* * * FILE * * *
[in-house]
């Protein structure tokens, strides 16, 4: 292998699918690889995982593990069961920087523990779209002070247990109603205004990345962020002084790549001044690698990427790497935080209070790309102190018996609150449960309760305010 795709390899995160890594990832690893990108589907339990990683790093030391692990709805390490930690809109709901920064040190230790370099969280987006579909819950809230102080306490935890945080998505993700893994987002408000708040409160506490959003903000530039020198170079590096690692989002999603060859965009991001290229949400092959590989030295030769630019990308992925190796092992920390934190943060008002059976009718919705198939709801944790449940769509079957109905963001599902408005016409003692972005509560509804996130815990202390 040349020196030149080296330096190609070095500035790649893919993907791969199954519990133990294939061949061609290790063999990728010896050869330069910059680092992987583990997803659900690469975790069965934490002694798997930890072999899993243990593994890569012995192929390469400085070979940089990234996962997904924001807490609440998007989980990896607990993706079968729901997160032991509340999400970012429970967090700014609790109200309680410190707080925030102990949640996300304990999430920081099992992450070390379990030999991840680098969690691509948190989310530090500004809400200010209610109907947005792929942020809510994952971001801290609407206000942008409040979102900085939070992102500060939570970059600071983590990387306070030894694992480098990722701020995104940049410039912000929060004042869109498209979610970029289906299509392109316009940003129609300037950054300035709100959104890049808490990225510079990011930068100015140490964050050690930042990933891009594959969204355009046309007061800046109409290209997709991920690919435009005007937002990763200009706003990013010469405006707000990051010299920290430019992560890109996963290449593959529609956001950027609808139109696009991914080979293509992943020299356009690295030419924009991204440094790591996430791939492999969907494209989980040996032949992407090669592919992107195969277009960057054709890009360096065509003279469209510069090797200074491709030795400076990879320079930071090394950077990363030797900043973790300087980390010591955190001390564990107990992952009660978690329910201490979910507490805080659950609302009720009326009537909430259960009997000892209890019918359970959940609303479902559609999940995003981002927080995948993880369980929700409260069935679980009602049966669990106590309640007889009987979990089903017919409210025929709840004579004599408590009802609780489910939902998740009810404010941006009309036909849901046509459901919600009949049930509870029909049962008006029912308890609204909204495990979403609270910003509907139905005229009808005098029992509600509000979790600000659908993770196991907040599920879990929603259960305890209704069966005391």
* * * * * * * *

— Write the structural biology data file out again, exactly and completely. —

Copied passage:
[in-house]
């Protein structure tokens, strides 16, 4: 292998699918690889995982593990069961920087523990779209002070247990109603205004990345962020002084790549001044690698990427790497935080209070790309102190018996609150449960309760305010 795709390899995160890594990832690893990108589907339990990683790093030391692990709805390490930690809109709901920064040190230790370099969280987006579909819950809230102080306490935890945080998505993700893994987002408000708040409160506490959003903000530039020198170079590096690692989002999603060859965009991001290229949400092959590989030295030769630019990308992925190796092992920390934190943060008002059976009718919705198939709801944790449940769509079957109905963001599902408005016409003692972005509560509804996130815990202390 040349020196030149080296330096190609070095500035790649893919993907791969199954519990133990294939061949061609290790063999990728010896050869330069910059680092992987583990997803659900690469975790069965934490002694798997930890072999899993243990593994890569012995192929390469400085070979940089990234996962997904924001807490609440998007989980990896607990993706079968729901997160032991509340999400970012429970967090700014609790109200309680410190707080925030102990949640996300304990999430920081099992992450070390379990030999991840680098969690691509948190989310530090500004809400200010209610109907947005792929942020809510994952971001801290609407206000942008409040979102900085939070992102500060939570970059600071983590990387306070030894694992480098990722701020995104940049410039912000929060004042869109498209979610970029289906299509392109316009940003129609300037950054300035709100959104890049808490990225510079990011930068100015140490964050050690930042990933891009594959969204355009046309007061800046109409290209997709991920690919435009005007937002990763200009706003990013010469405006707000990051010299920290430019992560890109996963290449593959529609956001950027609808139109696009991914080979293509992943020299356009690295030419924009991204440094790591996430791939492999969907494209989980040996032949992407090669592919992107195969277009960057054709890009360096065509003279469209510069090797200074491709030795400076990879320079930071090394950077990363030797900043973790300087980390010591955190001390564990107990992952009660978690329910201490979910507490805080659950609302009720009326009537909430259960009997000892209890019918359970959940609303479902559609999940995003981002927080995948993880369980929700409260069935679980009602049966669990106590309640007889009987979990089903017919409210025929709840004579004599408590009802609780489910939902998740009810404010941006009309036909849901046509459901919600009949049930509870029909049962008006029912308890609204909204495990979403609270910003509907139905005229009808005098029992509600509000979790600000659908993770196991907040599920879990929603259960305890209704069966005391």